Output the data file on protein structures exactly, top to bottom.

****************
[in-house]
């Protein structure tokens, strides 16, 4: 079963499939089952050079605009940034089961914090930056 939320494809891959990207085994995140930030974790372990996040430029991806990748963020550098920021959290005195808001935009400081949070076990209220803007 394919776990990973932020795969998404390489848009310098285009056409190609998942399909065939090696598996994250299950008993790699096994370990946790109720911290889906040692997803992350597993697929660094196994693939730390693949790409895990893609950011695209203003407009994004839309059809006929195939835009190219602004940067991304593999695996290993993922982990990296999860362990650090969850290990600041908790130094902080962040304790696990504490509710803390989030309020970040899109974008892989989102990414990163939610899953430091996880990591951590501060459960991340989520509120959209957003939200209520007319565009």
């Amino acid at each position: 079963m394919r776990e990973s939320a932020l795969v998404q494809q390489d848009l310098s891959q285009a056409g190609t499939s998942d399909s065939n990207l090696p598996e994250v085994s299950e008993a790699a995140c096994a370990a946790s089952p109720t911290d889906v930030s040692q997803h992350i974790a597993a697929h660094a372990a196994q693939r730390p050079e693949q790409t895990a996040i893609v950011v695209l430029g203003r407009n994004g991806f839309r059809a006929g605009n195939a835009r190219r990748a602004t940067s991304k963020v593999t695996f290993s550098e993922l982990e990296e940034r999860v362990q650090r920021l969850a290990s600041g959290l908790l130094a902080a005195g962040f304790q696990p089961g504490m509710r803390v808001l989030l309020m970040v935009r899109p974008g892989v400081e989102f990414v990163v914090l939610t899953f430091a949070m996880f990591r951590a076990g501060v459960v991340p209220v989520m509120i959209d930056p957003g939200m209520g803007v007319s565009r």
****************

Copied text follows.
[in-house]
């Protein structure tokens, strides 16, 4: 079963499939089952050079605009940034089961914090930056 939320494809891959990207085994995140930030974790372990996040430029991806990748963020550098920021959290005195808001935009400081949070076990209220803007 394919776990990973932020795969998404390489848009310098285009056409190609998942399909065939090696598996994250299950008993790699096994370990946790109720911290889906040692997803992350597993697929660094196994693939730390693949790409895990893609950011695209203003407009994004839309059809006929195939835009190219602004940067991304593999695996290993993922982990990296999860362990650090969850290990600041908790130094902080962040304790696990504490509710803390989030309020970040899109974008892989989102990414990163939610899953430091996880990591951590501060459960991340989520509120959209957003939200209520007319565009």
């Amino acid at each position: 079963m394919r776990e990973s939320a932020l795969v998404q494809q390489d848009l310098s891959q285009a056409g190609t499939s998942d399909s065939n990207l090696p598996e994250v085994s299950e008993a790699a995140c096994a370990a946790s089952p109720t911290d889906v930030s040692q997803h992350i974790a597993a697929h660094a372990a196994q693939r730390p050079e693949q790409t895990a996040i893609v950011v695209l430029g203003r407009n994004g991806f839309r059809a006929g605009n195939a835009r190219r990748a602004t940067s991304k963020v593999t695996f290993s550098e993922l982990e990296e940034r999860v362990q650090r920021l969850a290990s600041g959290l908790l130094a902080a005195g962040f304790q696990p089961g504490m509710r803390v808001l989030l309020m970040v935009r899109p974008g892989v400081e989102f990414v990163v914090l939610t899953f430091a949070m996880f990591r951590a076990g501060v459960v991340p209220v989520m509120i959209d930056p957003g939200m209520g803007v007319s565009r």